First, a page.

For example, a population of cells known to actively express the peptide is obtained, and total cellular RNA may be harvested therefrom. The amino acid sequence of the peptide sought may be used to deduce the sequence of a portion of the peptide's nucleic acid so as to design appropriate oligonucleotide primers, or, alternatively, the oligonucleotide primers may be obtained from a known nucleic acid sequence which encodes the peptide. The oligonucleotide fragment may then be used in conjunction with reverse transcriptase to produce cDNA corresponding to peptide-encoding nucleotide sequence. Okayama et al., 1987, Methods Enzymol. 154:3-29. The cDNA can then be cloned, and/or portions of the peptide coding region may then be amplified from this cDNA using polymerase chain reaction and appropriate primer sequences. Saiki et al., 1988, Science 239:487-491. Alternatively, specific nucleic acid sequences encoding the anti-microbial peptides disclosed in this application are available in the references cited above and in the sequence listings presented below.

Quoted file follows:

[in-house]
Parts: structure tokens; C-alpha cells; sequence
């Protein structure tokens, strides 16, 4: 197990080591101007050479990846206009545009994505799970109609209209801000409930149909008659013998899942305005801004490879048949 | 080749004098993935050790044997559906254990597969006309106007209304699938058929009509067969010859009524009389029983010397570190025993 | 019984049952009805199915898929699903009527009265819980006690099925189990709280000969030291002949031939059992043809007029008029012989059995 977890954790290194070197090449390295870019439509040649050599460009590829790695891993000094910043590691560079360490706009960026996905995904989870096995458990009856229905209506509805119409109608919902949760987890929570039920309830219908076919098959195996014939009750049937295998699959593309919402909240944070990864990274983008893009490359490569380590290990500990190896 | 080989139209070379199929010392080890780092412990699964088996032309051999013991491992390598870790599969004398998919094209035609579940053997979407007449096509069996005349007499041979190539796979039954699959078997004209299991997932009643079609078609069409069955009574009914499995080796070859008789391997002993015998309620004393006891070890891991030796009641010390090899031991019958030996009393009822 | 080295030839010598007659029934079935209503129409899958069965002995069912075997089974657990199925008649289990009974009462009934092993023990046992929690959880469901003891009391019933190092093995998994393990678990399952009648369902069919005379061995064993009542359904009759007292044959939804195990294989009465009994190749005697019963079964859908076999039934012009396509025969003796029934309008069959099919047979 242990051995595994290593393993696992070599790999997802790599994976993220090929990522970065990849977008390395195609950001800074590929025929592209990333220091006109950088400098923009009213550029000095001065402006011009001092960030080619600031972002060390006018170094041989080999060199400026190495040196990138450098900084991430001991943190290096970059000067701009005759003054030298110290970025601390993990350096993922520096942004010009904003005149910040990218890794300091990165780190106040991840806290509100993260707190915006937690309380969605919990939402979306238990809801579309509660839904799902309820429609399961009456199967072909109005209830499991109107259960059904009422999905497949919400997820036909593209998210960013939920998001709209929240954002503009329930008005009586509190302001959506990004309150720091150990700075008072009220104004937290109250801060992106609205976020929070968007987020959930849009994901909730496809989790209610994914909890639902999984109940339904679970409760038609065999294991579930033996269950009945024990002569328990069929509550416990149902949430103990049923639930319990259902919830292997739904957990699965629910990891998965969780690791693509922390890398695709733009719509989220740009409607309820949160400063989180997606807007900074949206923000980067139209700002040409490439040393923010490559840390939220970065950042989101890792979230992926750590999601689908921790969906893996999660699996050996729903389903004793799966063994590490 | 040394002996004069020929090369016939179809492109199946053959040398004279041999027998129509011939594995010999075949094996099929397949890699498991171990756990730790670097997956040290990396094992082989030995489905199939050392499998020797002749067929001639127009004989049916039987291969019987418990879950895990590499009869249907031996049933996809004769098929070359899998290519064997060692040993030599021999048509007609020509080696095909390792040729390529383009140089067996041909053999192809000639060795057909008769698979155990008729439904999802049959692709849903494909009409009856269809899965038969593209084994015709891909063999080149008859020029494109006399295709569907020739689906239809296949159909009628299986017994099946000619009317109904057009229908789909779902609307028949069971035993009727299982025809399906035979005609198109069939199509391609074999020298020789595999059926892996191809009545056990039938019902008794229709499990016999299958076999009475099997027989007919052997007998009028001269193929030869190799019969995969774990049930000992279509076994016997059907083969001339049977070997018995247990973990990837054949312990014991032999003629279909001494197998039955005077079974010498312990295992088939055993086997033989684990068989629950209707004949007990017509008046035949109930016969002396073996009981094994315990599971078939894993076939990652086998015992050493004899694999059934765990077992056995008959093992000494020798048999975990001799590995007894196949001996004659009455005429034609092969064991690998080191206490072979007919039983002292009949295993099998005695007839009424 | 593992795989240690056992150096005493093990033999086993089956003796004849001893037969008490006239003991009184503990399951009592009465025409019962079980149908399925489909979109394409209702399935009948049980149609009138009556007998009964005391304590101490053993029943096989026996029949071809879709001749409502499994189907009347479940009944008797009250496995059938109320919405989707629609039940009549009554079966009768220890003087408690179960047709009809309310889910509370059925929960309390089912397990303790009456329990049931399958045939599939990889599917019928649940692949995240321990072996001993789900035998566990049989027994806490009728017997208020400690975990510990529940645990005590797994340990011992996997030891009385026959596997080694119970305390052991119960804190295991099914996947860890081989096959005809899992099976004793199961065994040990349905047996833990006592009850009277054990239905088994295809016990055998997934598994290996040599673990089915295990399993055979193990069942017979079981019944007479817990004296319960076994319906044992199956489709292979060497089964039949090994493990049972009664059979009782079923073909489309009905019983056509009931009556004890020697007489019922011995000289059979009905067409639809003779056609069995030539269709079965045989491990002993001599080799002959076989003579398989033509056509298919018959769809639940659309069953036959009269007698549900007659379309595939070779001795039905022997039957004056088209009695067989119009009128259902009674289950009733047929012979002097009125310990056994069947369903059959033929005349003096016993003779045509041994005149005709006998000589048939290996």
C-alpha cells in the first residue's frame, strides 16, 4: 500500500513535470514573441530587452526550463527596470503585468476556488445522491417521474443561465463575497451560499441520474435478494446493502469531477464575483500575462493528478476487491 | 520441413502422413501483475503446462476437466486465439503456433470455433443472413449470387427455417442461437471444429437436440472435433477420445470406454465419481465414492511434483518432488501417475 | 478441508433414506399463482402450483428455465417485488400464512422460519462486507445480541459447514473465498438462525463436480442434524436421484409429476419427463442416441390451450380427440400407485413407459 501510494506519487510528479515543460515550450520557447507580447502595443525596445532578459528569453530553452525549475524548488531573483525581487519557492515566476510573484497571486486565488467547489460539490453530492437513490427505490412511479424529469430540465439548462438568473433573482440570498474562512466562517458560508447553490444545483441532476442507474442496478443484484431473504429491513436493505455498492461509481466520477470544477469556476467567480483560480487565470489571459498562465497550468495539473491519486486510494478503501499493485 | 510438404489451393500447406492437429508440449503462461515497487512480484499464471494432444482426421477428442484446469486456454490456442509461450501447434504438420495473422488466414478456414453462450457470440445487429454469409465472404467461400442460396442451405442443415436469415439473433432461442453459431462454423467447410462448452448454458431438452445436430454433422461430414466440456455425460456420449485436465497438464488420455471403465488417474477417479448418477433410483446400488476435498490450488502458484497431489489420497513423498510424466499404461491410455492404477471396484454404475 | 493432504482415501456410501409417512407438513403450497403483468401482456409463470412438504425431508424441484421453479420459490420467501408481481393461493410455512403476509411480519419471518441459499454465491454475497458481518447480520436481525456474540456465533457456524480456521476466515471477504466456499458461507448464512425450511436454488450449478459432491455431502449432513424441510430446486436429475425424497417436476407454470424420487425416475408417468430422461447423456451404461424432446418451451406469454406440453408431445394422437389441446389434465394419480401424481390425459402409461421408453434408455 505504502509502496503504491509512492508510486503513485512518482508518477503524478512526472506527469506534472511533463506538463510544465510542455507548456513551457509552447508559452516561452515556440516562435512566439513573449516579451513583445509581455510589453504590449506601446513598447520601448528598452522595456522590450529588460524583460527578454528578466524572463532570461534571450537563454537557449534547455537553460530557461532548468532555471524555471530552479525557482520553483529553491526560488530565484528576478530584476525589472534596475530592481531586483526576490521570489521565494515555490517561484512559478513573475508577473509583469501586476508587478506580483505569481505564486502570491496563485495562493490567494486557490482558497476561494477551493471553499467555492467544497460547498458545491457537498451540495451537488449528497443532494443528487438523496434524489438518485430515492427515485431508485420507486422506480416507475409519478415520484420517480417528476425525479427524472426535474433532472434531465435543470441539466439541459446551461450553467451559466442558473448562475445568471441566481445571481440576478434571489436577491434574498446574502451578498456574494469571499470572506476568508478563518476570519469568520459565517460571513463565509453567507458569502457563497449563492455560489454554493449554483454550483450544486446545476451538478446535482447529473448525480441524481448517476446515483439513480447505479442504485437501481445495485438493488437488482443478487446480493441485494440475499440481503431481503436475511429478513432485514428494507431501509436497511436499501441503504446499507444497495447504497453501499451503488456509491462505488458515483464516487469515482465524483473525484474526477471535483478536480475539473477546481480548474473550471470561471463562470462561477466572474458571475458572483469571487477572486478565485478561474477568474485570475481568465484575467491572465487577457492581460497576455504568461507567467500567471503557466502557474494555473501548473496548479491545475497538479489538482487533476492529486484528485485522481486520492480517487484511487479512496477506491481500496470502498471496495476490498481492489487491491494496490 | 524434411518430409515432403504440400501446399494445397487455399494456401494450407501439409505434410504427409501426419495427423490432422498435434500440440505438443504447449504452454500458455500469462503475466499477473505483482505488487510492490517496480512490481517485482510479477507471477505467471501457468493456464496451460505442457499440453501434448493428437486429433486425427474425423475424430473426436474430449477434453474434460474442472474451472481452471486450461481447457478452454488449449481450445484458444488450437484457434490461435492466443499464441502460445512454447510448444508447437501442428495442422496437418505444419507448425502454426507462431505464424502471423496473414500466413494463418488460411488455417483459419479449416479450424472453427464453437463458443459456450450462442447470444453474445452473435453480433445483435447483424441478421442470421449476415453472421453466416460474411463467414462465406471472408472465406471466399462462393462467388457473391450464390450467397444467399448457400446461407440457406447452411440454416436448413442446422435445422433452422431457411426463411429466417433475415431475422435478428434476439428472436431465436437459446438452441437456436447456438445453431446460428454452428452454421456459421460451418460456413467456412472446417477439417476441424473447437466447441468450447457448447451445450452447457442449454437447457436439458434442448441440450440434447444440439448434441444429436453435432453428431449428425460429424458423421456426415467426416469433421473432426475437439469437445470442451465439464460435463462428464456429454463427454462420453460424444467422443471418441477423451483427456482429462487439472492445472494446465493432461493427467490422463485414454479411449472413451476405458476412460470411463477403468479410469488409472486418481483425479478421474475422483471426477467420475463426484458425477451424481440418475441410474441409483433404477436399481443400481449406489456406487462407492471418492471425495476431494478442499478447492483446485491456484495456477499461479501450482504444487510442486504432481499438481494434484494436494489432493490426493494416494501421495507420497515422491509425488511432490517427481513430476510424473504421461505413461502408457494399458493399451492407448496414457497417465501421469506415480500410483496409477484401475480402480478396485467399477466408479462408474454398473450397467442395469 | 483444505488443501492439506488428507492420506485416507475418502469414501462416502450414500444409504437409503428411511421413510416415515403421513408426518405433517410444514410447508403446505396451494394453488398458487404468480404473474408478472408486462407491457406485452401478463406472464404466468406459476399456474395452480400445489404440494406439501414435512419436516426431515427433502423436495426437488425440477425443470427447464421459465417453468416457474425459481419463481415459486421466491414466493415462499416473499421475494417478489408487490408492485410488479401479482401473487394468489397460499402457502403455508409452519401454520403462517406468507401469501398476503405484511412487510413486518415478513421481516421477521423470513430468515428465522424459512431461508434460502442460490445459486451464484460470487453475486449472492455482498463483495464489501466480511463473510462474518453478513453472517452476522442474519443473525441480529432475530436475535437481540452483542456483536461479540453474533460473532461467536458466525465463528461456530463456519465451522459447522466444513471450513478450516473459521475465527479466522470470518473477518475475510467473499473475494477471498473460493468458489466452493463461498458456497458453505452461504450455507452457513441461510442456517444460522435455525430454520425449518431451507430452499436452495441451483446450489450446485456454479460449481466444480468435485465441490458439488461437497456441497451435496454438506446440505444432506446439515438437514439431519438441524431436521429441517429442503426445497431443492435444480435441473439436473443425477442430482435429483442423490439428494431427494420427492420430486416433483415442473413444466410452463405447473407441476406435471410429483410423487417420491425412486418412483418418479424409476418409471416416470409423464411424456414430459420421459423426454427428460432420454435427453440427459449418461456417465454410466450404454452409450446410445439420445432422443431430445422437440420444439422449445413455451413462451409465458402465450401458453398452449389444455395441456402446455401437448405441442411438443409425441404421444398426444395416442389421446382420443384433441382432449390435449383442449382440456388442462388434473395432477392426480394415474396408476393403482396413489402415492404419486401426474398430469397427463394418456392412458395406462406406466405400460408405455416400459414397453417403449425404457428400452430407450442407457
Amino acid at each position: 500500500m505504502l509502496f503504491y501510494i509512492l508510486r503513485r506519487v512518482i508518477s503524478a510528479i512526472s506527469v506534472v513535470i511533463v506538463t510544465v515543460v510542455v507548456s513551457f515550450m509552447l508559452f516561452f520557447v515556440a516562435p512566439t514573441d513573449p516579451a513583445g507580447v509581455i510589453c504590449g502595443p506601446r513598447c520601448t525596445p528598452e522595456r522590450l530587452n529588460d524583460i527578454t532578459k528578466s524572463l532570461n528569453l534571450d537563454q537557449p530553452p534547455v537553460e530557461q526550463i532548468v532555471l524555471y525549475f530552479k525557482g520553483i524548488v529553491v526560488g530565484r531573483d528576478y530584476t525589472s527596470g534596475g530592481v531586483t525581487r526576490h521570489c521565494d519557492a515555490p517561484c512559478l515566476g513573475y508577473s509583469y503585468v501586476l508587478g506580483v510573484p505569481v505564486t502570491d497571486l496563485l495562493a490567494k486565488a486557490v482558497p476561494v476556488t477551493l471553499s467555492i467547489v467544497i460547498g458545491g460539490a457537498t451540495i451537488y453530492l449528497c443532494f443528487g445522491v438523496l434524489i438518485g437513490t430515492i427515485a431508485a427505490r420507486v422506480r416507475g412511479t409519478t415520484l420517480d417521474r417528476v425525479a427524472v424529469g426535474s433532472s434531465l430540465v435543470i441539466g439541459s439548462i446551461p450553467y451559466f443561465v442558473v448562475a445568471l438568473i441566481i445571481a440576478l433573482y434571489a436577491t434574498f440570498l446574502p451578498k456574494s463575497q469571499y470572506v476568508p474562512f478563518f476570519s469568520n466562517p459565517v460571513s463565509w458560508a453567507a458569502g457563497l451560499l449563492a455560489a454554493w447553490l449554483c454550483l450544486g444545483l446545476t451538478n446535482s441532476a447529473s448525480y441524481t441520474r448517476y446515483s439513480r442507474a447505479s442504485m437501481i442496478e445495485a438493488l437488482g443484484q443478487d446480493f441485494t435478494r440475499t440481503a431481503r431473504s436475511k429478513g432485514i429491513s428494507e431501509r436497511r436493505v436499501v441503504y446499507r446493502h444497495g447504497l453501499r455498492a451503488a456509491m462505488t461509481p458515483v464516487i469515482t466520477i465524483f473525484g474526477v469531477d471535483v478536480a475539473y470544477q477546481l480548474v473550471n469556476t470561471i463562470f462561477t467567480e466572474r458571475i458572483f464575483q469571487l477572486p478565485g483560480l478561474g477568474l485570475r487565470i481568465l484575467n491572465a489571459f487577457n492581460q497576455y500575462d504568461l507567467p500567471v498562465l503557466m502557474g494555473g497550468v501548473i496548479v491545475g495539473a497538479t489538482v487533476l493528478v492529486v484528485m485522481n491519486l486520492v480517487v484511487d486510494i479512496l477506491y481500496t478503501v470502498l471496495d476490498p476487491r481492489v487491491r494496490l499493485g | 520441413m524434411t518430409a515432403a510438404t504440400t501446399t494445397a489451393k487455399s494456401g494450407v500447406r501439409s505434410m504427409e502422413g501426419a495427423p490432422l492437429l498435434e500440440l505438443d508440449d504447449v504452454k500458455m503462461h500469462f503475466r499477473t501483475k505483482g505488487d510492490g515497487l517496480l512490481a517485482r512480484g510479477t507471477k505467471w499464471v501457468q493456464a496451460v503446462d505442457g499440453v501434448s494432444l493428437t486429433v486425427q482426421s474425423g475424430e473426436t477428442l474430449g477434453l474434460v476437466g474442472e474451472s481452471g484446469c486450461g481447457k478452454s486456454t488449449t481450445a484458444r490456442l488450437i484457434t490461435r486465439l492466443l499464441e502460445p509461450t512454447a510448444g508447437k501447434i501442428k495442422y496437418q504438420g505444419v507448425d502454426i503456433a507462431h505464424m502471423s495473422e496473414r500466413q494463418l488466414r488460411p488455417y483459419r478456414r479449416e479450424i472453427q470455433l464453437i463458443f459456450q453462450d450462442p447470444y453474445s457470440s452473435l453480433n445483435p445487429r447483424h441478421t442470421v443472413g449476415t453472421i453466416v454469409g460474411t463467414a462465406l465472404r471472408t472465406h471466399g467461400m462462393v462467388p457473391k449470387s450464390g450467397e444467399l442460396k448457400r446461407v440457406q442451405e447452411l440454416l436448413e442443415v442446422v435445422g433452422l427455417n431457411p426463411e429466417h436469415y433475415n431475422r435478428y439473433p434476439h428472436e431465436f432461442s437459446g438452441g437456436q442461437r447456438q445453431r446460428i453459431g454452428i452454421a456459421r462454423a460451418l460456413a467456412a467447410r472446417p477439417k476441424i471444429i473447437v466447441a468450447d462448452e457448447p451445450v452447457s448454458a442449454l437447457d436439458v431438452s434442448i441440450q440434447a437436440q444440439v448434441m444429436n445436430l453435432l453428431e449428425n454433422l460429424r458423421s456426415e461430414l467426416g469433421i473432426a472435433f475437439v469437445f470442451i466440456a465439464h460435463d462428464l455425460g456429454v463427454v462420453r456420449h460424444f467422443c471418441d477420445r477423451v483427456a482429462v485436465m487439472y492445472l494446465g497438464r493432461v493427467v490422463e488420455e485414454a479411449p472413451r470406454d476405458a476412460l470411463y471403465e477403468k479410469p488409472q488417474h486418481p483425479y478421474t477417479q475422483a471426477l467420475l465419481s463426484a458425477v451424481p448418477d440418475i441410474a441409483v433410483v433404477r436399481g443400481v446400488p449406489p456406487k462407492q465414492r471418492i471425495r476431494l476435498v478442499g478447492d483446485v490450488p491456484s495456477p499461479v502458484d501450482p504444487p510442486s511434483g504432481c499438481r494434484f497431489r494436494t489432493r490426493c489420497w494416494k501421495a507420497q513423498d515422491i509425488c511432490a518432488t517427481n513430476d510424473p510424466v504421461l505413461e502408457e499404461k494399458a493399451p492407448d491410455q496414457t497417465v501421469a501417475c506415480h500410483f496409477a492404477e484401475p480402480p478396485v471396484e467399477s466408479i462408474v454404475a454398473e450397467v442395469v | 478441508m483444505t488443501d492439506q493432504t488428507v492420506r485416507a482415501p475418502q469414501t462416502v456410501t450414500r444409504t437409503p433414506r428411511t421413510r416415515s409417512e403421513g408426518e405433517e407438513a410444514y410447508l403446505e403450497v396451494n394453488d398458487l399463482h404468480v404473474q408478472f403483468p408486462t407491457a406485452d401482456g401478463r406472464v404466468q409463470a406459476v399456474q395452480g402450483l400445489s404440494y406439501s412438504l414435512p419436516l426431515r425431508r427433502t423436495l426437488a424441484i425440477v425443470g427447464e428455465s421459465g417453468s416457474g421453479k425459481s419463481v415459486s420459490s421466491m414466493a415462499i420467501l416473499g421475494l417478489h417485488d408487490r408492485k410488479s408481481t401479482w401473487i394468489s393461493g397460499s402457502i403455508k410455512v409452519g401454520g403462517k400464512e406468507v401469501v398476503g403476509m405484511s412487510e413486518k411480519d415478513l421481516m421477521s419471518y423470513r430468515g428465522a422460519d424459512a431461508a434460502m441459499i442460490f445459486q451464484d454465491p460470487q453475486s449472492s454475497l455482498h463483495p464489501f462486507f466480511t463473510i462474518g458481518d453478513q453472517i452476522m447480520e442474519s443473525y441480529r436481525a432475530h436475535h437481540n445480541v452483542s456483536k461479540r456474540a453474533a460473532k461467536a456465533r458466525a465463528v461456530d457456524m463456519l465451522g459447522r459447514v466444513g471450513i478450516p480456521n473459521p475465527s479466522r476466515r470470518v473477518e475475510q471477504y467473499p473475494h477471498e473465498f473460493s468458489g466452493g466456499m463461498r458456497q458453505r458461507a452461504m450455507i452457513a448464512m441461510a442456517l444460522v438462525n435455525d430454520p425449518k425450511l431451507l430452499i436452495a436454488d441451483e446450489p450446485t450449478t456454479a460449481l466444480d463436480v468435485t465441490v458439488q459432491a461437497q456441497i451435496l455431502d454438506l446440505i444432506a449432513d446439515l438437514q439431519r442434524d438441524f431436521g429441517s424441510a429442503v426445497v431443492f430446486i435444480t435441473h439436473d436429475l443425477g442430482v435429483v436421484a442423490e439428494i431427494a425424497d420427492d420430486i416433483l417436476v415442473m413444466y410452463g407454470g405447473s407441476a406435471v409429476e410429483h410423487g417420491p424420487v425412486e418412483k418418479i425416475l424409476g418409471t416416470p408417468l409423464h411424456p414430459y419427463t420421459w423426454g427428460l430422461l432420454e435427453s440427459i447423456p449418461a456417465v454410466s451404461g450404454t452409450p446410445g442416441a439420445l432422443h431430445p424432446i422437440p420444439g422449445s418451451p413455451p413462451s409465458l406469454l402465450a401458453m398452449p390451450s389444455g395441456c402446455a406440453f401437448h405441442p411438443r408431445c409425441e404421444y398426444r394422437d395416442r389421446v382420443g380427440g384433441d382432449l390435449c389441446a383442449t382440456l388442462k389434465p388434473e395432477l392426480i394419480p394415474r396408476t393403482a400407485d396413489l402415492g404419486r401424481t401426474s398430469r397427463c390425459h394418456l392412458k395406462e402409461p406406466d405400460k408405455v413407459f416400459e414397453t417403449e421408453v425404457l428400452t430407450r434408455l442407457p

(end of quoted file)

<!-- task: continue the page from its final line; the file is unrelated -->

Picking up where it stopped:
In preferred embodiments of the invention, a recombinant vector system was created to accommodate sequences encoding the anti-microbial peptide in the correct reading frame with the linker peptide and immunoglobulin. For example, and not by way of limitation, sequential PCR reactions were done to add on portions of the fusion protein described above. In the first reaction the linker peptide was added upstream of the variable region of the heavy chain. The second PCR reaction added the anti-microbial peptide upstream from the peptide. In the final reaction, a signal peptide was added to the 5′ flanking region of the anti-microbial peptide gene to facilitate the secretion of the fused molecule from a cell transformed with the recombinant vector. Once the proper orientation was confirmed, the clone was inserted using standard restriction enzyme techniques into a human IgG1, expression vector.
 Nucleic acid sequences encoding the various components of the fusion proteins of the present invention may be joined together using any techniques known in the art, including the use of synthetic linker sequences and restriction enzyme methodologies.